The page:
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Re: "GAUSE, TEXAS, A Legacy in Pieces"
Posted by: CARLENE MURRAY (ID *****1722) Date: February 13, 2003 at 08:26:27
In Reply to: Re: "GAUSE, TEXAS, A Legacy in Pieces" by Rebecca Ann Walston Forbes of 1027

There are two articles in the book about WALSTON; however, I didn't find anything about JACKSON. I am going to quote the entire articles. Please excuse any typing errors. Let me know if this is part of your family. This is quite lengthy, but here goes:

BERTA MAE MVCCOWEN WALSTON
"I was born in a small place called Walkers Creek, near Cameron, Texas. The weather that day was bad, with snow several feet deep, and my mother, Berta, told my daddy, Adrian, to hitch up old Myrtle, the horse, to the buggy and go to Cameron after Dr. Denson; but by the time he got back, I was already born. My parents had planned to move to Gause as soon as I was born, so when I was six months old, Daddy loaded our belongings on the wagon and forded Little River, since there was no bridge at that time.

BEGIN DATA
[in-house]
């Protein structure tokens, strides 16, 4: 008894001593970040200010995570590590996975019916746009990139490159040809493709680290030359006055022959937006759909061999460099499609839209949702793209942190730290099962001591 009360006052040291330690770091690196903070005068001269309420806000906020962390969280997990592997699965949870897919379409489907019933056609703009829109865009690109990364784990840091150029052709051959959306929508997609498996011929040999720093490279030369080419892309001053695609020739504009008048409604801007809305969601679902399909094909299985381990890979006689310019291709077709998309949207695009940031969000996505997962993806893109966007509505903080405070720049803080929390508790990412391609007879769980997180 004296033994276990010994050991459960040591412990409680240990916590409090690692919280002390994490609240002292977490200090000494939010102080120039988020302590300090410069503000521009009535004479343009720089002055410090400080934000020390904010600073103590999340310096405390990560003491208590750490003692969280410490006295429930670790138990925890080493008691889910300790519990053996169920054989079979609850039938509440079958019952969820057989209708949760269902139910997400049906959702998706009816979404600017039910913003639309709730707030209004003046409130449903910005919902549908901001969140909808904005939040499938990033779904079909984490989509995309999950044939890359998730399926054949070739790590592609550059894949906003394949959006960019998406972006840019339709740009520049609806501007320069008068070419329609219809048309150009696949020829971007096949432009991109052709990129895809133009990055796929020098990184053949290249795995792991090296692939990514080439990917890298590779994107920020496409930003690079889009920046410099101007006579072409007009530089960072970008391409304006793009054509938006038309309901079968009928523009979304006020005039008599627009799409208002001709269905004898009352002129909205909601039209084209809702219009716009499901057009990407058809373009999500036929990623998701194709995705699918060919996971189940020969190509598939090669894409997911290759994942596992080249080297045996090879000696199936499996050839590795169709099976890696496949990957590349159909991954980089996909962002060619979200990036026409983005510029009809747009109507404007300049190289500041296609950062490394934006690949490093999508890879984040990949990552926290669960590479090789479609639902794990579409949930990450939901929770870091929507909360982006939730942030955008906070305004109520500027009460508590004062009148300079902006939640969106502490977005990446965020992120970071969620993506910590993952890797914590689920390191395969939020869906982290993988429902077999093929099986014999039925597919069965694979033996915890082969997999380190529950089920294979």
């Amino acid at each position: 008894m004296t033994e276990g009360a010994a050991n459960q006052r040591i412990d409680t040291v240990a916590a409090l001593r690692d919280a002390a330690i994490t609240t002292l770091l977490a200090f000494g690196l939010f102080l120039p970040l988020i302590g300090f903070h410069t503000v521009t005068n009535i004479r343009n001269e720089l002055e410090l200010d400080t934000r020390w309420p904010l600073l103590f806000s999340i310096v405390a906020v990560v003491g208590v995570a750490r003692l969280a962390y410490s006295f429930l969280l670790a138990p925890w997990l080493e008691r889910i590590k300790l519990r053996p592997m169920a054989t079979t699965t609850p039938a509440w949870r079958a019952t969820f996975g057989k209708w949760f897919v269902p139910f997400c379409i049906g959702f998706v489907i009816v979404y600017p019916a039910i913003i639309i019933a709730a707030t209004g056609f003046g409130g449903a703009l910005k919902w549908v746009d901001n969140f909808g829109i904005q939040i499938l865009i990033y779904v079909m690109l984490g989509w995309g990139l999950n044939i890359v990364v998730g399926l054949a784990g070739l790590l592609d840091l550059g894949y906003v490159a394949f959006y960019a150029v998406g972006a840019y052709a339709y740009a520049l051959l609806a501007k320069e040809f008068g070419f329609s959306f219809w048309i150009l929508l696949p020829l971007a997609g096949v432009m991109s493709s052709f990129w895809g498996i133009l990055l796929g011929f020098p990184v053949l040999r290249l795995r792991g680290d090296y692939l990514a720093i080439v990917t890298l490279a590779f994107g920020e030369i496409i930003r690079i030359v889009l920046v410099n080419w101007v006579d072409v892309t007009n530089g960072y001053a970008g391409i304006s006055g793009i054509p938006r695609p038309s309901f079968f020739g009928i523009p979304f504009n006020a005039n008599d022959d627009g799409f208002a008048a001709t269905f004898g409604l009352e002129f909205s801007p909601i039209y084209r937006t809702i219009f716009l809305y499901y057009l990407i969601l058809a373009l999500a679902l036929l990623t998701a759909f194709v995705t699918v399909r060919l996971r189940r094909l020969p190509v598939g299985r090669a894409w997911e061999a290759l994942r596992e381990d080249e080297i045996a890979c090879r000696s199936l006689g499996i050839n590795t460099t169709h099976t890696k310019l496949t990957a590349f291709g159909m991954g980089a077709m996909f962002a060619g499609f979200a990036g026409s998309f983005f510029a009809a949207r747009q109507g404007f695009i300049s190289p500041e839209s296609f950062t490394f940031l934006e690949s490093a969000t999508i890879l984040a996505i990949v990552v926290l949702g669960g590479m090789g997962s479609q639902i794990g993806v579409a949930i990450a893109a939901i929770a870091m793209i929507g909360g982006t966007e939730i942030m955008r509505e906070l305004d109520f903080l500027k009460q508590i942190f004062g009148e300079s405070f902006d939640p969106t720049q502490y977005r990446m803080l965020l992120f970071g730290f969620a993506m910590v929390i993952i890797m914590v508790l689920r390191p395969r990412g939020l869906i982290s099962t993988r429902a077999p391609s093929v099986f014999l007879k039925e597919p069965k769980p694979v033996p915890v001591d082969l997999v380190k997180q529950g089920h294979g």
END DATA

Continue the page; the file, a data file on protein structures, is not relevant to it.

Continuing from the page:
I started school in 1918. My three older sisters and I went to the Gause two-story school. On cold nights we would all get our school lessons and then sit around the fire, each of us in her own little chair. Daddy would play games with us or tell us stories of his life in the Texas Rangers. He was stationed on the Rio Grande River to guard the border against cattle rustling and always had exciting tales to tell. When he came home on a break, he would always bring each of us a gift. I remember one of mine was a little Red Mule tobacco savck full of pennies. I thought I was rich!
When he retired from the Rangers, he worked as night watchman for Gause. One night three men came through town, caught him by surprise from the back, and tied him up on the railroad track, telling him they were going to kill him as soon as they blew up a safe at one of the stores. While they were gone, he worked on his ropes and escaped just as the safe blew up. He ran to a house and got help; the men were arrested in Houston shortly thereafter.
Our younger brother, Adrian, Jr., was born January 1, 1916. All of us girls were very proud of him. Then on July 2, 1924, our baby sister Dorothy Eline was born. We all played with her as if she were our doll.